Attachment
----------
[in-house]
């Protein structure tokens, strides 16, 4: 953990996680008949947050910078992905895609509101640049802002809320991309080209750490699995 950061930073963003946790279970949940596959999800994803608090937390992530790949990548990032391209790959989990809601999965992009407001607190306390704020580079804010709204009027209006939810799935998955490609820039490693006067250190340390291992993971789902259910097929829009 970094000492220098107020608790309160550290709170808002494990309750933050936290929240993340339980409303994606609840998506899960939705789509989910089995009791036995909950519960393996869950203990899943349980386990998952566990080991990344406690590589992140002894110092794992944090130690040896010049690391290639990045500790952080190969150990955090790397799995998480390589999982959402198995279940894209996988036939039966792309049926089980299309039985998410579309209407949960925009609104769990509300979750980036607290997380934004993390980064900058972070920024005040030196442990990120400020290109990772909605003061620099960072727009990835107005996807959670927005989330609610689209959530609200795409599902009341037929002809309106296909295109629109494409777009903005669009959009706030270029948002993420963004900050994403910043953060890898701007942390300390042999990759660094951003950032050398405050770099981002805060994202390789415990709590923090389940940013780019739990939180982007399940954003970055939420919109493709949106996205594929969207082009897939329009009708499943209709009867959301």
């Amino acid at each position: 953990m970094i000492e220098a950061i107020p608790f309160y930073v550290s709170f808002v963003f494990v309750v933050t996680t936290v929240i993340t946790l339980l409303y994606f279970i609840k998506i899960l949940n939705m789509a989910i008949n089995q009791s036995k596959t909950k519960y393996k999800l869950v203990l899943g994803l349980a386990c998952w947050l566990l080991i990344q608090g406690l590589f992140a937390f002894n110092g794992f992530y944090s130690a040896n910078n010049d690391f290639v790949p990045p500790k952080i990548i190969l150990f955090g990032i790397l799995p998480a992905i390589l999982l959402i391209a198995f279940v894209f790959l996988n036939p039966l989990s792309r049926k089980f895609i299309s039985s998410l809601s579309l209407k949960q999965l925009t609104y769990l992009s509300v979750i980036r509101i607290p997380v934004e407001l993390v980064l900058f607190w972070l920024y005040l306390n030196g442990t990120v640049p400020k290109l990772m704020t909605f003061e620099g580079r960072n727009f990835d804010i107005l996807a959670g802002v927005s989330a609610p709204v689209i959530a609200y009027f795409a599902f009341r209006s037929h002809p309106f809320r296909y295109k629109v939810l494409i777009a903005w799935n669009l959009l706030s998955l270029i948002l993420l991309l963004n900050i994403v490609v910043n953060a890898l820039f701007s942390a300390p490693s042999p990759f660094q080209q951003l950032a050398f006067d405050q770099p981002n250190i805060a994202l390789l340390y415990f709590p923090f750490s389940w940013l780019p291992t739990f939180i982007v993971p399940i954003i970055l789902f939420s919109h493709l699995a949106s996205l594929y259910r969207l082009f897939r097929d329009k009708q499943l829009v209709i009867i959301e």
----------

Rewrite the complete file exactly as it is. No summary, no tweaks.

[in-house]
């Protein structure tokens, strides 16, 4: 953990996680008949947050910078992905895609509101640049802002809320991309080209750490699995 950061930073963003946790279970949940596959999800994803608090937390992530790949990548990032391209790959989990809601999965992009407001607190306390704020580079804010709204009027209006939810799935998955490609820039490693006067250190340390291992993971789902259910097929829009 970094000492220098107020608790309160550290709170808002494990309750933050936290929240993340339980409303994606609840998506899960939705789509989910089995009791036995909950519960393996869950203990899943349980386990998952566990080991990344406690590589992140002894110092794992944090130690040896010049690391290639990045500790952080190969150990955090790397799995998480390589999982959402198995279940894209996988036939039966792309049926089980299309039985998410579309209407949960925009609104769990509300979750980036607290997380934004993390980064900058972070920024005040030196442990990120400020290109990772909605003061620099960072727009990835107005996807959670927005989330609610689209959530609200795409599902009341037929002809309106296909295109629109494409777009903005669009959009706030270029948002993420963004900050994403910043953060890898701007942390300390042999990759660094951003950032050398405050770099981002805060994202390789415990709590923090389940940013780019739990939180982007399940954003970055939420919109493709949106996205594929969207082009897939329009009708499943209709009867959301």
């Amino acid at each position: 953990m970094i000492e220098a950061i107020p608790f309160y930073v550290s709170f808002v963003f494990v309750v933050t996680t936290v929240i993340t946790l339980l409303y994606f279970i609840k998506i899960l949940n939705m789509a989910i008949n089995q009791s036995k596959t909950k519960y393996k999800l869950v203990l899943g994803l349980a386990c998952w947050l566990l080991i990344q608090g406690l590589f992140a937390f002894n110092g794992f992530y944090s130690a040896n910078n010049d690391f290639v790949p990045p500790k952080i990548i190969l150990f955090g990032i790397l799995p998480a992905i390589l999982l959402i391209a198995f279940v894209f790959l996988n036939p039966l989990s792309r049926k089980f895609i299309s039985s998410l809601s579309l209407k949960q999965l925009t609104y769990l992009s509300v979750i980036r509101i607290p997380v934004e407001l993390v980064l900058f607190w972070l920024y005040l306390n030196g442990t990120v640049p400020k290109l990772m704020t909605f003061e620099g580079r960072n727009f990835d804010i107005l996807a959670g802002v927005s989330a609610p709204v689209i959530a609200y009027f795409a599902f009341r209006s037929h002809p309106f809320r296909y295109k629109v939810l494409i777009a903005w799935n669009l959009l706030s998955l270029i948002l993420l991309l963004n900050i994403v490609v910043n953060a890898l820039f701007s942390a300390p490693s042999p990759f660094q080209q951003l950032a050398f006067d405050q770099p981002n250190i805060a994202l390789l340390y415990f709590p923090f750490s389940w940013l780019p291992t739990f939180i982007v993971p399940i954003i970055l789902f939420s919109h493709l699995a949106s996205l594929y259910r969207l082009f897939r097929d329009k009708q499943l829009v209709i009867i959301e």